• Organic renewable resource: When renewable resources come from living things, they’re considered organic, such as manure.

  • Inorganic renewable resource: These are nonliving resources like solar power, wind energy and hydroelectric energy.

Most-Used Natural Resources

Here’s a nonrenewable and renewable resources list, in no particular order, containing some of the world’s most-used resources.

Copper

One of the few metallic elements that naturally occurs in its native forms, copper has been used for thousands of years. Today, it’s big industry in America, which is its second-largest producer. Copper suffers no reduction in quality during recycling, making it as valuable when used as it is when new. It’s not a renewable resource, but it never deteriorates in quality.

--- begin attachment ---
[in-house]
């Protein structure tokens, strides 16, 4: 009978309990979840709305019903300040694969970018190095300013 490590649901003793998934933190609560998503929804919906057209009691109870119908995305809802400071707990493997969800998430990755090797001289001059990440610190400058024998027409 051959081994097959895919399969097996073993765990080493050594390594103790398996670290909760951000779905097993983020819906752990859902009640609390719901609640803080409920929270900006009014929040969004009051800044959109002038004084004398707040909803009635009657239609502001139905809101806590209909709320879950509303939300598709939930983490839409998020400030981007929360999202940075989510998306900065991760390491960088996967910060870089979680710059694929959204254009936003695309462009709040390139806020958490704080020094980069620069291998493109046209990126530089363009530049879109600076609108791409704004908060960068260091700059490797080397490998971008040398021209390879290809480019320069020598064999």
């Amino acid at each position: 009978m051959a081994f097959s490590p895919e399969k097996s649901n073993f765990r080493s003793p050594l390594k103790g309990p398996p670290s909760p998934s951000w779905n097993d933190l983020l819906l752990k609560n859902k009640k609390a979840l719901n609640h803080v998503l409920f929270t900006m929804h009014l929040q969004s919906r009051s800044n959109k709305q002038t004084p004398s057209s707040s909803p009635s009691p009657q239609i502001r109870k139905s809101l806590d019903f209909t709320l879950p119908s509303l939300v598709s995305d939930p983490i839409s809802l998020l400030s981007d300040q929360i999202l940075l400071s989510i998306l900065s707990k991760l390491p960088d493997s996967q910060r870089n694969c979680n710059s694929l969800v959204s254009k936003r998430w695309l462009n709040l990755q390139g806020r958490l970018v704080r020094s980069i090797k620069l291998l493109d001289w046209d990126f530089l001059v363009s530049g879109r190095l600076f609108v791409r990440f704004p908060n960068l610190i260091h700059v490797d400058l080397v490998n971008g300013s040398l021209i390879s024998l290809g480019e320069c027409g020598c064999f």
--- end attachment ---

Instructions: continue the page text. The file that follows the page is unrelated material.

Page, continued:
Helium

The solar system’s second-most abundant element is a critical gas used for far more than just inflating party balloons. Used as a gas to cool the Large Hadron Collider and for making superconductor magnets in things like MRI machines, helium is a finite resource that plays an important role in today’s technologies.

Coal

This fossil fuel was used in heating for centuries but is now used in electricity production thanks to its low cost and high-energy output. Unfortunately, coal is nonrenewable, and mining for coal is also a highly destructive activity that results in toxic groundwater and air pollution.

Salt

Known as sodium chloride, only 20 percent of the planet’s mined salt winds up on tables or in food production. The other 80 percent is evenly split between industrial uses and road deicing. Salt can be extracted from the sea but is also mined as a mineral. It is nonrenewable.

Oil

Arguably the most important fuel powering our world today, oil is used in production of jet fuel, propane, diesel, asphalt and gasoline. It also makes the petrochemicals for making synthetic rubber, chemicals and even plastic.